Of note, over 1000 children were eligible and approached for consent. However, caregivers of 25% of these children declined because they had faith in cotrimoxazole, having used it for their children before ART became available.
At randomisation, the median age was seven (IQR: 4-11) years and the CD4 percentage was 33 (IQR: 26-29). The two groups were similar in age, sex, CD4 percentage and cell count, and years on ART.
The improvement in immune status was substantial when compared to the time of enrolment in the trial. Median follow-up was 2.1 years; nine children withdrew or were lost. Adherence to the strategy was very high in both groups.
Among children who stopped cotrimoxazole there was a 60% increase in hospitalisation or death, hazard ratio HR: 1.57, 95%CI: 1.09-2.26, p=0.007. Age, sex, clinically indicated compared to routine CD4 test monitoring, and facility attended made no difference to the outcomes.
While there was some variation in cotrimoxazole effect by CD4 count, the benefits of continuing cotrimoxazole were greatest in those with CD4 percentage was equal to or above 30%, HR: 2.15, 95% CI: 1.30-3.54; 19% who stopped compared to 10% who continued were hospitalised.
There were few deaths, with no real difference between the two groups: 2/382 (0.5%)amongst those those who stopped and 3/376 (0.8%) of those who continued, respectively.
The primary endpoint was driven by hospitalisation. Among those who stopped cotrimoxazole, the increased number of hospitalisations for both malaria (49 compared to 20) and non-malarial infections (53 compared to 25; notably pneumonia, sepsis and meningitis) was quite considerable.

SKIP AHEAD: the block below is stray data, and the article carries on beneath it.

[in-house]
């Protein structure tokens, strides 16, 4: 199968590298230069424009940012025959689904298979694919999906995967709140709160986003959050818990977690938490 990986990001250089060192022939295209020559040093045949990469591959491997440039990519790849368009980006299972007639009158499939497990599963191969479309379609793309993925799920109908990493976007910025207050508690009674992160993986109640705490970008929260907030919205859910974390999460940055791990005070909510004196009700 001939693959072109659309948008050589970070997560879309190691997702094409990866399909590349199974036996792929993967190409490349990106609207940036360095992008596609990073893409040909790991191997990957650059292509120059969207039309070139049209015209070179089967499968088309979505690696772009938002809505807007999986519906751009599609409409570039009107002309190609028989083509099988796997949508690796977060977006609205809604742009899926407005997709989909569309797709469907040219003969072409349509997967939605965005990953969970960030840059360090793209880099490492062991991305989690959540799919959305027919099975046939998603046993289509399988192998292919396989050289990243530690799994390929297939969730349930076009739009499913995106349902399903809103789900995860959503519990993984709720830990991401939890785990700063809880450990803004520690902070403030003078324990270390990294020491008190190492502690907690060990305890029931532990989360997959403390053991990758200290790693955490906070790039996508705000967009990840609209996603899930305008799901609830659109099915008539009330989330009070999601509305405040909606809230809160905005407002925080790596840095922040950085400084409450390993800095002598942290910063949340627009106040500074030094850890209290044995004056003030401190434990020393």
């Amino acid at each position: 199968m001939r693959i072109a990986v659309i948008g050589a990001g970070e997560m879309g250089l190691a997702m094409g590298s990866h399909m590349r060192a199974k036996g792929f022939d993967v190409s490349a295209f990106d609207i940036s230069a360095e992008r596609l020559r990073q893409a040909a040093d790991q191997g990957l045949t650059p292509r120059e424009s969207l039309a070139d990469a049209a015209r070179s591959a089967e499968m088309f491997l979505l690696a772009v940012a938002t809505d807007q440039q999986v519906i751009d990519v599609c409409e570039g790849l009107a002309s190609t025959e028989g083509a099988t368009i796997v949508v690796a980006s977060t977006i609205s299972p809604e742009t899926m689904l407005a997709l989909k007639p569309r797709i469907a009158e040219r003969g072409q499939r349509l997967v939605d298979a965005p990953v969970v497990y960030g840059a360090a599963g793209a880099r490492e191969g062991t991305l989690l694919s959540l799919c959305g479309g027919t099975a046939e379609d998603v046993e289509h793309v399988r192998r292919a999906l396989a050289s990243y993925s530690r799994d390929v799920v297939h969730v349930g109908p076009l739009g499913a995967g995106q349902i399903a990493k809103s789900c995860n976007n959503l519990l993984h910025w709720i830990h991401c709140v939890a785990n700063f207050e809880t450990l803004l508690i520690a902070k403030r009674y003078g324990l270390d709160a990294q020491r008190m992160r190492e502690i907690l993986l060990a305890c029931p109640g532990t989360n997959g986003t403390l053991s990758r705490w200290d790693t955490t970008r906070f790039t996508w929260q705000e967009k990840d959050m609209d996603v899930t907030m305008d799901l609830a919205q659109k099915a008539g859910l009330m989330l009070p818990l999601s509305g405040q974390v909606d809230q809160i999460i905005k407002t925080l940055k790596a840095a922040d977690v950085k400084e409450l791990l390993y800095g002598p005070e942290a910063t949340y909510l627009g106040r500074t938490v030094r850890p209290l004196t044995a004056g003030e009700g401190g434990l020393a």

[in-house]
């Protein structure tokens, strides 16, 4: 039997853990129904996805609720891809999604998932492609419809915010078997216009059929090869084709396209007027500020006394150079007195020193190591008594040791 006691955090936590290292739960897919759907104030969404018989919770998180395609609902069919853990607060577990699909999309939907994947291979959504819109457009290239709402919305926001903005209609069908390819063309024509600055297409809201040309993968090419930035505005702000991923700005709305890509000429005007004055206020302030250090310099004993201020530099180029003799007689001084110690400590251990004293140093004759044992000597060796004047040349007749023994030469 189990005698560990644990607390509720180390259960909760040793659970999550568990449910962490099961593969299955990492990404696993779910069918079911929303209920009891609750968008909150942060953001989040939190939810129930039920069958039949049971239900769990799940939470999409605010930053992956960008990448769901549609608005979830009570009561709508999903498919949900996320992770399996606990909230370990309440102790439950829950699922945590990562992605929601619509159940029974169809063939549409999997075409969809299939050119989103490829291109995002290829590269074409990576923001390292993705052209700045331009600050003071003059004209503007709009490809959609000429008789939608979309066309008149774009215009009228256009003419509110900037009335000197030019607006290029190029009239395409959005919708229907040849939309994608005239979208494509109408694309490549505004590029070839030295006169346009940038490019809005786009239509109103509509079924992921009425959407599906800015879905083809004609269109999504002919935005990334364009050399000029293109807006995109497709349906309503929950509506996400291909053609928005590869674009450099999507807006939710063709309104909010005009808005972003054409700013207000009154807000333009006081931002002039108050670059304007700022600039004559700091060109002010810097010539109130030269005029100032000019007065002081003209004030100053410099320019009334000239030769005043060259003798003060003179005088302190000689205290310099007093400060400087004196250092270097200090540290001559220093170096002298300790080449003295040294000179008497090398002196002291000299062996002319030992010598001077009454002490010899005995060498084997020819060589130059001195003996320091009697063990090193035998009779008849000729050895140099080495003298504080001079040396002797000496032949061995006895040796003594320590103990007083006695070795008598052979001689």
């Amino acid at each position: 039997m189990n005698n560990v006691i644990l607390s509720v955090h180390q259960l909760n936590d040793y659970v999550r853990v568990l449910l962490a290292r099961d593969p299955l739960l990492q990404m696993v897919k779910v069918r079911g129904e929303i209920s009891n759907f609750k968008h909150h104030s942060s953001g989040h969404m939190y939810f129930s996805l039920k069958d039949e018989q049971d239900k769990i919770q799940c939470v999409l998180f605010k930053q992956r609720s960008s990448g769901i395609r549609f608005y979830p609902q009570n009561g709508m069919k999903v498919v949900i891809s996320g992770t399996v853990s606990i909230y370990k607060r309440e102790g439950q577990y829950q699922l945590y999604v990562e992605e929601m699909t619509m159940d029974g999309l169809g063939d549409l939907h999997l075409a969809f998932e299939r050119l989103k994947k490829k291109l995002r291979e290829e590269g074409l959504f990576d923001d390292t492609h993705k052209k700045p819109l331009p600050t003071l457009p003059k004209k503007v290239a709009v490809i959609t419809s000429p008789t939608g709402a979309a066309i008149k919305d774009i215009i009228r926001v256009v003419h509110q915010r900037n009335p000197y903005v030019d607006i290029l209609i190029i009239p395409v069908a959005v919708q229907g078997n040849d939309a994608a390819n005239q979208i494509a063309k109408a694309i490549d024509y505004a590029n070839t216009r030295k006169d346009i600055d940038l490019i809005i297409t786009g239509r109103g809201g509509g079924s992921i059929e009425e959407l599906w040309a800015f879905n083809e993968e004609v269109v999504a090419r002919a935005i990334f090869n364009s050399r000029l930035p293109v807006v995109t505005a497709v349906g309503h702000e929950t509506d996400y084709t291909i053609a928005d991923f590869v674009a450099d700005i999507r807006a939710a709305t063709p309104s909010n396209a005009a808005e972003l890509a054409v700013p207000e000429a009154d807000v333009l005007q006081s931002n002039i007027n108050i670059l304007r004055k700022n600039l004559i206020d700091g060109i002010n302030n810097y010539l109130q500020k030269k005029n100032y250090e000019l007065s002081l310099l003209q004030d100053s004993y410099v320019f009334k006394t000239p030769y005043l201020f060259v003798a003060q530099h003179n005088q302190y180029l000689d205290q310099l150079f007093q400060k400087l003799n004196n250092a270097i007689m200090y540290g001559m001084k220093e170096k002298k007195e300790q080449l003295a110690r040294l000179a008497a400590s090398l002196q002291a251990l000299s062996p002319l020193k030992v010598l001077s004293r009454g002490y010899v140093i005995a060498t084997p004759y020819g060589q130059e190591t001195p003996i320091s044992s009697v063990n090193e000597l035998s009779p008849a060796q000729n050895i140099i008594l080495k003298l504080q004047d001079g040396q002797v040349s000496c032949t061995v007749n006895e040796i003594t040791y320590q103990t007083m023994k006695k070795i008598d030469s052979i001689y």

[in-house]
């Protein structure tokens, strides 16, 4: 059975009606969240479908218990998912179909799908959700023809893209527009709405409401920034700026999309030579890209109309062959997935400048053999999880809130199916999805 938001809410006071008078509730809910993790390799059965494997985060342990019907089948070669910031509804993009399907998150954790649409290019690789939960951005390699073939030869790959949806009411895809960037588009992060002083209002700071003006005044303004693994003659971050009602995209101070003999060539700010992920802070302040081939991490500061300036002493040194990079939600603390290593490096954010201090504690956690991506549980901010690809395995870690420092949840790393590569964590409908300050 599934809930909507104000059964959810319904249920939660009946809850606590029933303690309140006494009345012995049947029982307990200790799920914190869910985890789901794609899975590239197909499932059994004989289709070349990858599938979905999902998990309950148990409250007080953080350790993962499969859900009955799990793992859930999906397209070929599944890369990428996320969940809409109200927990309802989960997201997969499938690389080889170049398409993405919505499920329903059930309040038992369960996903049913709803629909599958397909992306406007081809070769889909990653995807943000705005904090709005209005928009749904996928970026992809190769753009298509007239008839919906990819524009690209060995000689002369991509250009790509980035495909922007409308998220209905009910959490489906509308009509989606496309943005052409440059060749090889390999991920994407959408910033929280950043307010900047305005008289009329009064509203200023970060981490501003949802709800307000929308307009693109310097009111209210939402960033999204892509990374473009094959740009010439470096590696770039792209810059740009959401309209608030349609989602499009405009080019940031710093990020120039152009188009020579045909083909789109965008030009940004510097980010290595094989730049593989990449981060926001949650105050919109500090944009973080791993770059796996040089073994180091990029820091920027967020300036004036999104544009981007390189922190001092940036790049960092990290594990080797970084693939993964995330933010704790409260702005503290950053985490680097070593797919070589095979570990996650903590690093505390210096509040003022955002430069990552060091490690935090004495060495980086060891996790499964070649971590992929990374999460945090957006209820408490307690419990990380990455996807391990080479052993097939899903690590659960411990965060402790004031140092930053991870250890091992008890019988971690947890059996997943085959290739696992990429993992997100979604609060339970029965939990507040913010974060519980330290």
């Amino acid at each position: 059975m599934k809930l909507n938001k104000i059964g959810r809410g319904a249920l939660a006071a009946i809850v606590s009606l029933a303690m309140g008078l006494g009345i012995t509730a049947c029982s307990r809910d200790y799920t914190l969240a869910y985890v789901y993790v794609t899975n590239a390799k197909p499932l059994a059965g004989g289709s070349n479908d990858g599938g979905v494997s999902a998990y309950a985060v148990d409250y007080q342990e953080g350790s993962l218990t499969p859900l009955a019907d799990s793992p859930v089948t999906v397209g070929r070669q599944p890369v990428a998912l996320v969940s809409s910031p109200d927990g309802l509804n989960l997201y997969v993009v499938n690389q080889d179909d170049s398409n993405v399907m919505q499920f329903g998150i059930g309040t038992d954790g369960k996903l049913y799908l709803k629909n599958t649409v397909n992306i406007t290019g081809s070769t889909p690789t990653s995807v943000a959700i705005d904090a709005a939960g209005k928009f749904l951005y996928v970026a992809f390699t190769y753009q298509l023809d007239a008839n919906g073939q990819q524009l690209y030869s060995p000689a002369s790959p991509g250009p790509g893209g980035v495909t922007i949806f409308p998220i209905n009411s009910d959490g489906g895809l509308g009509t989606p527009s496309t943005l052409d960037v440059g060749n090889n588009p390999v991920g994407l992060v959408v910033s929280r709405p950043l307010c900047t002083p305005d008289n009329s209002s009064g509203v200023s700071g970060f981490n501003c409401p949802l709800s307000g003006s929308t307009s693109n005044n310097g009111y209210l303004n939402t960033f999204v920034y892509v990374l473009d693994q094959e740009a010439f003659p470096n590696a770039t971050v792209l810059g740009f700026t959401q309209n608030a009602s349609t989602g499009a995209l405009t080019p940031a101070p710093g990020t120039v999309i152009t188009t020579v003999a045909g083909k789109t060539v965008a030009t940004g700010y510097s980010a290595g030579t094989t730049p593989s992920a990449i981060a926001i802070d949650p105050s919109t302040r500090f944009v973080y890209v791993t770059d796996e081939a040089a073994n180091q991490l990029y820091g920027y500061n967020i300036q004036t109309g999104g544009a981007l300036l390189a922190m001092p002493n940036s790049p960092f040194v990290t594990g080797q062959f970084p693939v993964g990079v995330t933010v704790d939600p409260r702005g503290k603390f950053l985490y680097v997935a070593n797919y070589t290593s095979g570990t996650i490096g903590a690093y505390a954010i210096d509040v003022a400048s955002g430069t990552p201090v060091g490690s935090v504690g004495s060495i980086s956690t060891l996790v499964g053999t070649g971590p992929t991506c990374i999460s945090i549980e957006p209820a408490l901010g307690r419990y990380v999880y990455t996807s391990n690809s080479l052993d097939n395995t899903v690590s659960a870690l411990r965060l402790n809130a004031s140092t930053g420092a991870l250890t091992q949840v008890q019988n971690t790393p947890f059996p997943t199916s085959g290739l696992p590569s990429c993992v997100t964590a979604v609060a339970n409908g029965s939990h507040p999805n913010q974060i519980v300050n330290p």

Among children who stopped cotrimoxazole, there was a two-fold increased risk for getting malaria, HR: 2.10, 95% CI: 1.43-3.09, p<0.0001. In addition, the parasite density was also higher among those who stopped cotrimoxazole and went on to develop malaria.
The overall risks for grade 3 and 4 AEs were similar (HR: 1.17, 95% CI: 0.82-1.68, p=0.39).
However, among those stopping C cotrimoxazole the risks for grade 4 AEs were significantly higher (HR: 2.03, 95% CI: 0.98-4.18, p=0.05). This was mostly because of anaemia, with 12 cases in those who stopped compared to just two in those who continued. Overall, the levels of haemoglobin were lower among those who stopped.
While there were no substantive differences over time in changes in CD4 count, weight and height, there was a tendency to a higher weight in those who continued.
The researchers concluded, from this first randomised clinical trial in children with a background of bacterial and protozoan infections, that continuing cotrimoxazole after more than two years on ART is beneficial for HIV-infected children in Africa.
Following the presentation, a participant in the audience representing WHO confirmed that the cotrimoxazole prophylaxis guidelines would be revised this year.
Bwakura-Dangarembizi M et al. Randomized comparison of stopping vs. continuing cotrimoxazole prophylaxis among 758 HIV+ children on long-term ART: The Anti-Retroviral Research for Watoto trial. 20th Conference on Retroviruses and Opportunistic Infections, Atlanta, abstract 86, 2013.